It is seventy-four years since Auschwitz-Birkenau was liberated, at the end of WWII. The polish government decided in the years following, to keep the two concentration camps intact as museum, memorial and as reminder of the past. It stands today, as it did seventy-four years ago. Auschwitz-Birkenau is the one of most well-preserved pieces of history, we have left from the war.


6 of these cans of gas was used to kill 2.000 victims at once.

Some of the camp were destroyed immediately after liberation. Four out of five gas-chambers were destroyed. Most war-pictures were burned or buried by the German government. Most is still left in good conditions and the remains of the death-camp is plenty horrifying to bring ever visiting soul to tears. 
There were rooms filled with shoes. Millions of pairs of shoes. Suitcases and belongings taken from war-victims, before they were sent directly to the gas-chambers and killed. Mothers and children, the weaker and unsuitable. 90% of all who entered the camp, was sent directly to be gassed upon arrival. The only Jewish children whom survived the gas chambers where the twins. They were subject of interest. The Germans preformed ’medical experiments’ on them, before they also were sent to be executed.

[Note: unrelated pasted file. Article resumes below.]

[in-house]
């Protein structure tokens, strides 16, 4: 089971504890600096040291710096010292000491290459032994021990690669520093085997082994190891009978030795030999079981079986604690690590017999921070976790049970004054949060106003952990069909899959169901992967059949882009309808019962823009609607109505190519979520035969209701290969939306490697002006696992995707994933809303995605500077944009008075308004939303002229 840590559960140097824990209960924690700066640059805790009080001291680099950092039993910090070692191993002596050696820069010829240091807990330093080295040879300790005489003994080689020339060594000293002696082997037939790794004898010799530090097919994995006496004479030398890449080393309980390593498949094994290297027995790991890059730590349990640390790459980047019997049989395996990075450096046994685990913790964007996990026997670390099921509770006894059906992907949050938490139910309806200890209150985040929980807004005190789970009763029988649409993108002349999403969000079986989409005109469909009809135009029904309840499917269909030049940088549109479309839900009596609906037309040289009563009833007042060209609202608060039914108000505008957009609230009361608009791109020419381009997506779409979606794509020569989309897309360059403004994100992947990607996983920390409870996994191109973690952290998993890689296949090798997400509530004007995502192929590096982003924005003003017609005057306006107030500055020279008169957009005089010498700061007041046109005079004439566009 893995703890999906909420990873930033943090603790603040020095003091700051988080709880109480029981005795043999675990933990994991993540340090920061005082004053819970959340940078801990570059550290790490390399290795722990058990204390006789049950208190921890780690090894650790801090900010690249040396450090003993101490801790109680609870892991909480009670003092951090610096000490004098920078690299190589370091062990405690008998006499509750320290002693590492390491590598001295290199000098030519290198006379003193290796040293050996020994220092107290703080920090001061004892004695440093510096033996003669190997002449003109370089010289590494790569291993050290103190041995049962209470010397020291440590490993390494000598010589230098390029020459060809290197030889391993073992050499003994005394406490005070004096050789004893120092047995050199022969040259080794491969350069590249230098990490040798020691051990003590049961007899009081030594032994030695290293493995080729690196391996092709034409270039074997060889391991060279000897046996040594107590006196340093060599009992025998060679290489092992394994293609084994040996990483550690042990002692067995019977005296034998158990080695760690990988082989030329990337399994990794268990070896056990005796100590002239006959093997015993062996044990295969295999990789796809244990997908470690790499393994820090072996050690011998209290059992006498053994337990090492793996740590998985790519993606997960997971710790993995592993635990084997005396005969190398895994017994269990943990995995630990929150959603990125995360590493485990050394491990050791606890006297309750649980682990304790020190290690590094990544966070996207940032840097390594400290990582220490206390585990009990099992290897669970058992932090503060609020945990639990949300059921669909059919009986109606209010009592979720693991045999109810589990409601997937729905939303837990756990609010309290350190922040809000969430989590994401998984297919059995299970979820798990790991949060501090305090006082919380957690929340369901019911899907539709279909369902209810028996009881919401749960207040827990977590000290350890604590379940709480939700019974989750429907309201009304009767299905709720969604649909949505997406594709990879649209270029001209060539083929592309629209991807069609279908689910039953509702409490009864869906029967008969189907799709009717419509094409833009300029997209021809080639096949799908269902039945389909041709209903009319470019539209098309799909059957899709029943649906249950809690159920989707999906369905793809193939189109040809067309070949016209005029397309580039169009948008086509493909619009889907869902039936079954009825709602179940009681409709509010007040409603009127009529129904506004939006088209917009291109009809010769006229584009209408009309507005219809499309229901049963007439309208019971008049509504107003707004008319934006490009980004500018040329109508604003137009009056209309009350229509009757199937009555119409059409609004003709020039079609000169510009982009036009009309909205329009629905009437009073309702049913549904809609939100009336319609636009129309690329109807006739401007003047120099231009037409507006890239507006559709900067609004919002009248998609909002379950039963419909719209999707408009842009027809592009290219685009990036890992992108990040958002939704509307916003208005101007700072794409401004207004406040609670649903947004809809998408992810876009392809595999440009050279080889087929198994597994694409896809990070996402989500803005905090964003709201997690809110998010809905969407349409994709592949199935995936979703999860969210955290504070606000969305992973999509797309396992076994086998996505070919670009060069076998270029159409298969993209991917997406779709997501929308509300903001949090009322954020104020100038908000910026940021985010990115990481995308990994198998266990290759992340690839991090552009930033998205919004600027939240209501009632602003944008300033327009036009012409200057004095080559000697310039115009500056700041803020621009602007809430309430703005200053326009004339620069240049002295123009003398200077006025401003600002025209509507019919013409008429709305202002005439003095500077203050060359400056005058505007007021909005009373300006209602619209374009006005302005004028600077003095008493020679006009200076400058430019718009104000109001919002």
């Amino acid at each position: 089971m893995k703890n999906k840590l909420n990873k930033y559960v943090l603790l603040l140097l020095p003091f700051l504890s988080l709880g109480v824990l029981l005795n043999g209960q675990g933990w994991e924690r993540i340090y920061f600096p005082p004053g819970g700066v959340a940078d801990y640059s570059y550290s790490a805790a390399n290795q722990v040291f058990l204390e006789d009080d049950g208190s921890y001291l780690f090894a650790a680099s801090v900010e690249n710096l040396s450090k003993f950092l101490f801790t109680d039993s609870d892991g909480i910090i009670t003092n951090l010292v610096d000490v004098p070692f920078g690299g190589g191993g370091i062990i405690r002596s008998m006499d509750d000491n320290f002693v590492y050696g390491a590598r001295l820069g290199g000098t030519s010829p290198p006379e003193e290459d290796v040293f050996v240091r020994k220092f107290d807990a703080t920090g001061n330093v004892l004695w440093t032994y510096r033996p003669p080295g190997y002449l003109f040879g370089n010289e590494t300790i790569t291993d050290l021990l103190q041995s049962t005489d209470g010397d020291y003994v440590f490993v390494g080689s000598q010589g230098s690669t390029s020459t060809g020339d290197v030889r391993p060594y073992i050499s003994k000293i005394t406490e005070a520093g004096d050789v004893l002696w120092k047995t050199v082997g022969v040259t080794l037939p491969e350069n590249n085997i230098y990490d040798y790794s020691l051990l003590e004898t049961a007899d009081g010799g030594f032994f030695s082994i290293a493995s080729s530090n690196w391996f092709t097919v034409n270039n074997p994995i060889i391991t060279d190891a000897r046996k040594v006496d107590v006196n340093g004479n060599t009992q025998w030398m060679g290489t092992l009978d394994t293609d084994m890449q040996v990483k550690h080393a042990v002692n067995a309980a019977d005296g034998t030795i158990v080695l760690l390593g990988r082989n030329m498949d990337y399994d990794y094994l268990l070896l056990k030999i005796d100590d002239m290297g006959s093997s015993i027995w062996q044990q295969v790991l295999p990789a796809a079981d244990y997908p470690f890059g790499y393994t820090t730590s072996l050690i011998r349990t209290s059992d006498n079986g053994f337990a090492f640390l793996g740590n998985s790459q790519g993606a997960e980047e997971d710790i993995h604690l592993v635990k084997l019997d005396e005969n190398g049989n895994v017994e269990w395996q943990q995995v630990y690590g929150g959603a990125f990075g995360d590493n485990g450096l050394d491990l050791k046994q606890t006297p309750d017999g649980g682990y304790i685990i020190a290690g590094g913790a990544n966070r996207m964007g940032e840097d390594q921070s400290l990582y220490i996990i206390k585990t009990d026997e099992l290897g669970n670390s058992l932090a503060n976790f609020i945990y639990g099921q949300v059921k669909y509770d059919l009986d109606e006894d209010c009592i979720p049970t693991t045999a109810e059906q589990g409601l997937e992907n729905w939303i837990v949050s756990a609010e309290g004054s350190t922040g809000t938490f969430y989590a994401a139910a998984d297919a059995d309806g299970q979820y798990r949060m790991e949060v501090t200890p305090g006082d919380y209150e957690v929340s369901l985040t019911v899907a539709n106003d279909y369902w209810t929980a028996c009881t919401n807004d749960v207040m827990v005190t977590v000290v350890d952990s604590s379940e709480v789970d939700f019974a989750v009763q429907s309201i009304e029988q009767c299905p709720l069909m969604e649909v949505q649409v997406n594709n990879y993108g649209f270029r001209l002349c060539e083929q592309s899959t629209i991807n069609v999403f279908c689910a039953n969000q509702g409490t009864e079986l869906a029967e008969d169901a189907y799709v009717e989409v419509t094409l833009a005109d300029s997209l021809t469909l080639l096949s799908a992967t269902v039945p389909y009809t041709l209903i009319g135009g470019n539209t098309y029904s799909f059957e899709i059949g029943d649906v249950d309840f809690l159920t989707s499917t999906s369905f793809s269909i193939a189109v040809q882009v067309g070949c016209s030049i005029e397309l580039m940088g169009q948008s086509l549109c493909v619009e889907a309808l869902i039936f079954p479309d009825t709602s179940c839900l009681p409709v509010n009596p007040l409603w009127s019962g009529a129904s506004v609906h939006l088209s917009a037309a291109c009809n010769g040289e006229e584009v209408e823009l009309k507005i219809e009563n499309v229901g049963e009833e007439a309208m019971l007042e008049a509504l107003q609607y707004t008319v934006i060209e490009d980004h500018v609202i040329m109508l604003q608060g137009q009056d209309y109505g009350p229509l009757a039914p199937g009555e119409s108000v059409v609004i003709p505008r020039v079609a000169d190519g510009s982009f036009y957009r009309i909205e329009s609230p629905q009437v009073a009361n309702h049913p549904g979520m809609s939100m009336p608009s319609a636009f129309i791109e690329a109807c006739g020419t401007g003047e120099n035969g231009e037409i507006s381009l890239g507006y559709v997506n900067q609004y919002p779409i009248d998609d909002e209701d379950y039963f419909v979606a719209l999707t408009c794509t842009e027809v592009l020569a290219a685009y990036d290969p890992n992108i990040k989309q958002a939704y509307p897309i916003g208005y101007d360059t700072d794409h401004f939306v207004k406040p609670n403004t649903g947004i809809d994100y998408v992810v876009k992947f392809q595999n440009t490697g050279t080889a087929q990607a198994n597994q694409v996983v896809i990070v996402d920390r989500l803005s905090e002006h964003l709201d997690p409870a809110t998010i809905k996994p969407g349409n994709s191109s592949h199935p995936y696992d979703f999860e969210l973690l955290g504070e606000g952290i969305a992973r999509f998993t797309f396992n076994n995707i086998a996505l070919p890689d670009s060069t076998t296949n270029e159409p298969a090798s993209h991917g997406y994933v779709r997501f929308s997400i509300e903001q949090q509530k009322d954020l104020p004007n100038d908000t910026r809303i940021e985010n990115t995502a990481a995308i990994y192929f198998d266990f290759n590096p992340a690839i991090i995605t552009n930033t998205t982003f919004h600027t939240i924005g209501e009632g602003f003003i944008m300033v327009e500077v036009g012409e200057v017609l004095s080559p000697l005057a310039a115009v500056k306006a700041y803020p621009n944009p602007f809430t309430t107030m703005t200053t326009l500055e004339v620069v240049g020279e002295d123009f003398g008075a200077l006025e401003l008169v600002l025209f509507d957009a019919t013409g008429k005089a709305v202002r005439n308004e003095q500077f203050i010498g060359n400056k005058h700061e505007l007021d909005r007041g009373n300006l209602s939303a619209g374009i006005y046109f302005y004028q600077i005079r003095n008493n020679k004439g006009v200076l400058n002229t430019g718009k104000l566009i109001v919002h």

There were a rooms full of human hair. Tons and TONS of human hair. Some of it were carefully braided. Then it was cut off and collected, to make fabric for war uniforms for the Germans. This happened to every single arrival at the Nazi Camp. It was a very horrible sight, to say the least.


One of the destroyed gas-chambers at Birkenau II.

The most excruciating part of the experience, is knowing that well-over a million people were murdered in that exact location. Birkenau II is the latter portion of the camp build. It’s over twenty times bigger than the original Auschwitz I. They build it because Auschwitz I, just wasn’t big enough to hold and kill the war slaves. They needed bigger gas-chambers. The new gas-chambers they build in Birkenau II, could kill an estimated two-thousand people at once. They build four. These chambers were hardly ever empty. 
The ashes of the people killed where spread on the camp grounds, where they died. When you walk the grounds of Auschwitz-Birkenau, you walk directly on graves of over a million innocent victims of the Second World War. After liberation the whole place was basically human ashes.